#CTBTO #IMS infrasound station IS19 #Djibouti🇩🇯 recorded an emergent, low-frequency signal of an object traveling at ~10000 km/h, compatible w/ re-entry of part of the #LongMarch5BRocket 🚀 over Arabian peninsula on 9 May @ 2:15 UTC & splash down in #IndianOcean near #Maldives pic.twitter.com/mlUlxtDI4b— Lassina Zerbo (@SinaZerbo) May 9, 2021
[end of update]
(below is the pre-reentry version of this frequently updated post):
May April, China used a CZ-5B rocket to launch the core module of it's new Space Station Tianhe-1 ("Harmony of Heavens-1"). The module was initially placed in a 41.5 degree inclined, 382 x 171 km orbit and subsequently raised to a 385 x 352 km orbit.
The massive CZ-5B core stage from the CZ-5B rocket used for this launch was left in a 375 x 170 km orbit. Like it's predecessor that flew in May 2020, it was not deorbited after payload release. This likely means that it will come down in an uncontrolled reentry somewhere on May 8 or 9.
Compared to 'normal' rocket upper stages (which are typically 3 to 10 meters long and say 1000-2500 kg in mass), the CZ-5B core stage is huge. It is 31 meters long, 5 meters in diameter, and very heavy: sources differ on the dry mass, but it is somewhere between 17 and 22 tons.
The informal Space industry standard for objects that are heavier than 10 tons, and launched into Low Earth Orbit, is to have a deliberate deorbit over an empty stretch of Ocean. This did not happen with the CZ-5B core stage from the 5 May 2020 launch a year ago, and does not seem to happen now following the Tianhe-1 launch either.
An uncontrolled reentry of an object this large and heavy means that sizable fragments can survive reentry and reach the surface of the earth, with the risk that this happens over inhabited parts of the world. This is not something that you want, from safety concerns. Several analysts have gone on the record calling the lack of a controlled reentry for the CZ-5B core stage 'irresponsible' for that reason.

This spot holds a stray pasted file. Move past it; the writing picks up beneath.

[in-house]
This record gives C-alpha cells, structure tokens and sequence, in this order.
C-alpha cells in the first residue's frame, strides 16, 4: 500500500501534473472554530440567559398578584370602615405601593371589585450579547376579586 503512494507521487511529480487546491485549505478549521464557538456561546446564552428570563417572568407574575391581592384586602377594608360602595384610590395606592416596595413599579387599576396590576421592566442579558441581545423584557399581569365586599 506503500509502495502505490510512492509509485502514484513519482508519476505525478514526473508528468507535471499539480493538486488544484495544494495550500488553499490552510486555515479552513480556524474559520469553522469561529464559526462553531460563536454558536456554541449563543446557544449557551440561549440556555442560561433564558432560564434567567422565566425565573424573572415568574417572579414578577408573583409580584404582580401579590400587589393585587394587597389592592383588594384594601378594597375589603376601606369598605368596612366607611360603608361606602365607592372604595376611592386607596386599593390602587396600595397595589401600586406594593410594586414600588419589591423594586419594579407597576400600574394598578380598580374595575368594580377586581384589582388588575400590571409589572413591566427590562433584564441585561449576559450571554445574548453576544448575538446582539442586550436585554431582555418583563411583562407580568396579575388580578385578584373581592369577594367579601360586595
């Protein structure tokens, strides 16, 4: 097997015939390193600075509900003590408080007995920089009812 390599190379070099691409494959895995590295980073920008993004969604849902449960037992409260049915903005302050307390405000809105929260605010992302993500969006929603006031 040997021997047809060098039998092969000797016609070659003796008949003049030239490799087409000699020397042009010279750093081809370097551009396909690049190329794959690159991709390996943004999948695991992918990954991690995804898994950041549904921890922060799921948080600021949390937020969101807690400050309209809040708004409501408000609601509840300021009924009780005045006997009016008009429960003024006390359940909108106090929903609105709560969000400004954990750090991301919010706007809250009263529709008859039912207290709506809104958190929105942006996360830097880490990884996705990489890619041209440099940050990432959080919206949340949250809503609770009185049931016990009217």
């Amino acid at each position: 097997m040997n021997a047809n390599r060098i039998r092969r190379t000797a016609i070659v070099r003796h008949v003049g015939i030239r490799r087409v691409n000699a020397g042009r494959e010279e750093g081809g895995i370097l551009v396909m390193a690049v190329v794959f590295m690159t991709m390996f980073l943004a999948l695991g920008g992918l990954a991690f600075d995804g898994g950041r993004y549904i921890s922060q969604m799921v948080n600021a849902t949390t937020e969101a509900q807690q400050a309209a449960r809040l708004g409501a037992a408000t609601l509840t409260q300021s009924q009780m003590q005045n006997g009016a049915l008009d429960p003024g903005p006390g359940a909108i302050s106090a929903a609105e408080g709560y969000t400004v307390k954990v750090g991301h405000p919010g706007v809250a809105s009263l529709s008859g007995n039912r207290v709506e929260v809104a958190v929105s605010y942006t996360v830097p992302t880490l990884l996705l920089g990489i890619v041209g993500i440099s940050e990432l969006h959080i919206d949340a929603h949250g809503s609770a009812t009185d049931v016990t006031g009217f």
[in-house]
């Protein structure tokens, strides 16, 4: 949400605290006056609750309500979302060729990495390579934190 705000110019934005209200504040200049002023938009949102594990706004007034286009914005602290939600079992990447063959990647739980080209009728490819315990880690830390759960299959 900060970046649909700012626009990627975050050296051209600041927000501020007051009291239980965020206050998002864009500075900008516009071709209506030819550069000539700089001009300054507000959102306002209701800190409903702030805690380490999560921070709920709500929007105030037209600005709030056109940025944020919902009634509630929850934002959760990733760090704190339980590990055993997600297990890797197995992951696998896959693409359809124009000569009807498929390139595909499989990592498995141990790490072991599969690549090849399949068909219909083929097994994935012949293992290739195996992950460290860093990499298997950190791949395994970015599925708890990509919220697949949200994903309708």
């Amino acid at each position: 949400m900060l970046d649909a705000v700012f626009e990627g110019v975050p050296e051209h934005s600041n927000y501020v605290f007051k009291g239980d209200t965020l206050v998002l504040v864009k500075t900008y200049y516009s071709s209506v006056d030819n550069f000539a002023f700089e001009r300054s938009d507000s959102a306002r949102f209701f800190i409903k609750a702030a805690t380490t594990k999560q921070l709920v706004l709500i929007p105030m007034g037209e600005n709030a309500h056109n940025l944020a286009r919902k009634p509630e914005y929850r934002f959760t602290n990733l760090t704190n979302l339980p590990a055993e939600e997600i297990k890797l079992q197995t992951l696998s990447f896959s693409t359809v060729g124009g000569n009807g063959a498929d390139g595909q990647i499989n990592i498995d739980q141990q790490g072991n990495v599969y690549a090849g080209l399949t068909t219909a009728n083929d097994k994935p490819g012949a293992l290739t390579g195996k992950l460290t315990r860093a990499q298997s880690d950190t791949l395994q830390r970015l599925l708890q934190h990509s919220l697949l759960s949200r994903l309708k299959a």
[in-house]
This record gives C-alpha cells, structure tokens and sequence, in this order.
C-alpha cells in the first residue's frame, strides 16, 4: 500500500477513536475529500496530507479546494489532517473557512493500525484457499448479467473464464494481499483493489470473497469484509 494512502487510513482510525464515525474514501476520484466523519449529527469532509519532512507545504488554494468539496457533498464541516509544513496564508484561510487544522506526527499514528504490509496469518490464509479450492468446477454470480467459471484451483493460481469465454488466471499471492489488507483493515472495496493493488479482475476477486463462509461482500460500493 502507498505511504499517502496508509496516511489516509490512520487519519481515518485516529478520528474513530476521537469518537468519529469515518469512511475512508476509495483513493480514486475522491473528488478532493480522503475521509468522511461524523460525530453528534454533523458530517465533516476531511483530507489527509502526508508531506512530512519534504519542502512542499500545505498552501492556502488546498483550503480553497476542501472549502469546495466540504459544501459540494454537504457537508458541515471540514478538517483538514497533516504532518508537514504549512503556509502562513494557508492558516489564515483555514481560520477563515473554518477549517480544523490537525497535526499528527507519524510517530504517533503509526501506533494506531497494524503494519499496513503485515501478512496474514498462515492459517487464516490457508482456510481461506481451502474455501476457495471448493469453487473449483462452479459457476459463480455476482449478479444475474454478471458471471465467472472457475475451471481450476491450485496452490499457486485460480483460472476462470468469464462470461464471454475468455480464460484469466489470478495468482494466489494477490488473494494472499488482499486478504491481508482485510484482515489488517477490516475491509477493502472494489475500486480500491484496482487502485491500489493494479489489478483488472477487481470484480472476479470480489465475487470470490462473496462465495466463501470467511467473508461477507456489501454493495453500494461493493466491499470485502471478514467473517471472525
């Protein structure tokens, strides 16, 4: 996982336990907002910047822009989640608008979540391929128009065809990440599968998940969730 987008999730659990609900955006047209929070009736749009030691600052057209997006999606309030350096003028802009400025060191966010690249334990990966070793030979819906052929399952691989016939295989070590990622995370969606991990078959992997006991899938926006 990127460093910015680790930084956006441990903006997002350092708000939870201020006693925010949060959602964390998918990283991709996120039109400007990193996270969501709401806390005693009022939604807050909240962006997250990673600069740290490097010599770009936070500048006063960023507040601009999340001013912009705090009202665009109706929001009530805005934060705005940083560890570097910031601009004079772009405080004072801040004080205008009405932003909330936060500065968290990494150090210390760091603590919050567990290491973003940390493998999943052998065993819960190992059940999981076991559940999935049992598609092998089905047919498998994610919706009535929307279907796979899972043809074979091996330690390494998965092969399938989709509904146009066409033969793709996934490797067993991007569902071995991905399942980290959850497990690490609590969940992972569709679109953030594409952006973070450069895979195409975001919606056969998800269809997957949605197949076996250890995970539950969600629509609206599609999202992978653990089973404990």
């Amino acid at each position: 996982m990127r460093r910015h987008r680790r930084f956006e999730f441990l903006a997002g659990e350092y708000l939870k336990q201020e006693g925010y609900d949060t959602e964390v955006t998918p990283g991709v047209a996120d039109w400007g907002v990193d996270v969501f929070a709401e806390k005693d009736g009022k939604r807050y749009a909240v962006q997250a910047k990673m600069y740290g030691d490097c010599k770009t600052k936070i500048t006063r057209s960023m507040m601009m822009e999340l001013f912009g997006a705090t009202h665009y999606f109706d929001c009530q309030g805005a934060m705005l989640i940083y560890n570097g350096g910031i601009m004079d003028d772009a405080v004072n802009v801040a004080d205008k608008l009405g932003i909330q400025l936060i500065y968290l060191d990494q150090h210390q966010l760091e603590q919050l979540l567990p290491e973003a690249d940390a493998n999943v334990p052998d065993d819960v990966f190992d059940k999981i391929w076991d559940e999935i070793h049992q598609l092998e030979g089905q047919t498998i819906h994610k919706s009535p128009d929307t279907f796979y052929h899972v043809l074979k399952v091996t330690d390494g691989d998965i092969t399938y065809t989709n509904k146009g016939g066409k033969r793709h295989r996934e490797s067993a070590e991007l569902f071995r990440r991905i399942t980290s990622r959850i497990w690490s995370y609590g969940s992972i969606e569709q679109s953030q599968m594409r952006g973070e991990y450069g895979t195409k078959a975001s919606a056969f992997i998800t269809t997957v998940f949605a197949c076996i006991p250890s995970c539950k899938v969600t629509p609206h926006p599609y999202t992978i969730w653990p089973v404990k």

I’ll just reiterate that uncontrolled re-entries of large rocket stages in 2021 is absolutely irresponsible behavior https://t.co/Q6RZAyFPpZ— brianweeden (@brianweeden) April 30, 2021
Indeed, there are risks. For example, sizable fragments from the core stage of the previous CZ-5B launch, that also came down in an uncontrolled reentry, rained down on well populated parts of Ivory Coast in Africa in May 2020.
With the first lauch and uncontrolled reentry of a CZ-5B core stage a year ago, the question was whether a deliberate deorbit was planned but failed, or whether the CZ-5B core stage simply does not have a deorbit capability. As history now seems to repeat with this second CZ-5B launch, it starts to look like the CZ-5B indeed has no deorbit capability. This is highly surprising, and, indeed, irresponsible imho.
At the same time, while there is a risk (see what happened a year ago in Ivory Coast), the risk should not be overstressed. The risk that a random passenger aircraft ends up falling on your house is still orders of a magnitude larger, and we all have come to accept that risk.
We should also realize that much of the 17 to 22 tons mass of the stage will burn up before it reaches earth surface. Moreover, as a large part of the Earth consists of Ocean, it is likely that it will come down harmlessly over some Ocean.